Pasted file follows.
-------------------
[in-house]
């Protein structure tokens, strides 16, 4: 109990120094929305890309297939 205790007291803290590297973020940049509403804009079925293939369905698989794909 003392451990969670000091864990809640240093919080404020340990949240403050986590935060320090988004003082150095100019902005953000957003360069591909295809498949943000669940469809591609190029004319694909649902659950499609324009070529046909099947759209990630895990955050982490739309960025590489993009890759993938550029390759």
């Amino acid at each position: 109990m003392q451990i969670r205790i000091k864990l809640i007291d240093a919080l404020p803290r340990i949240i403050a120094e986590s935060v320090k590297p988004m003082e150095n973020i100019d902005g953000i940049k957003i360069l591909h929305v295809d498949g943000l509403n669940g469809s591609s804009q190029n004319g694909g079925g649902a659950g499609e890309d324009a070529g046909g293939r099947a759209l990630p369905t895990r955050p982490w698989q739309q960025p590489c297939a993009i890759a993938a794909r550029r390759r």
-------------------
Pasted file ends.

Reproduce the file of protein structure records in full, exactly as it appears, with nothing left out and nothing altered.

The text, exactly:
[in-house]
């Protein structure tokens, strides 16, 4: 109990120094929305890309297939 205790007291803290590297973020940049509403804009079925293939369905698989794909 003392451990969670000091864990809640240093919080404020340990949240403050986590935060320090988004003082150095100019902005953000957003360069591909295809498949943000669940469809591609190029004319694909649902659950499609324009070529046909099947759209990630895990955050982490739309960025590489993009890759993938550029390759």
């Amino acid at each position: 109990m003392q451990i969670r205790i000091k864990l809640i007291d240093a919080l404020p803290r340990i949240i403050a120094e986590s935060v320090k590297p988004m003082e150095n973020i100019d902005g953000i940049k957003i360069l591909h929305v295809d498949g943000l509403n669940g469809s591609s804009q190029n004319g694909g079925g649902a659950g499609e890309d324009a070529g046909g293939r099947a759209l990630p369905t895990r955050p982490w698989q739309q960025p590489c297939a993009i890759a993938a794909r550029r390759r």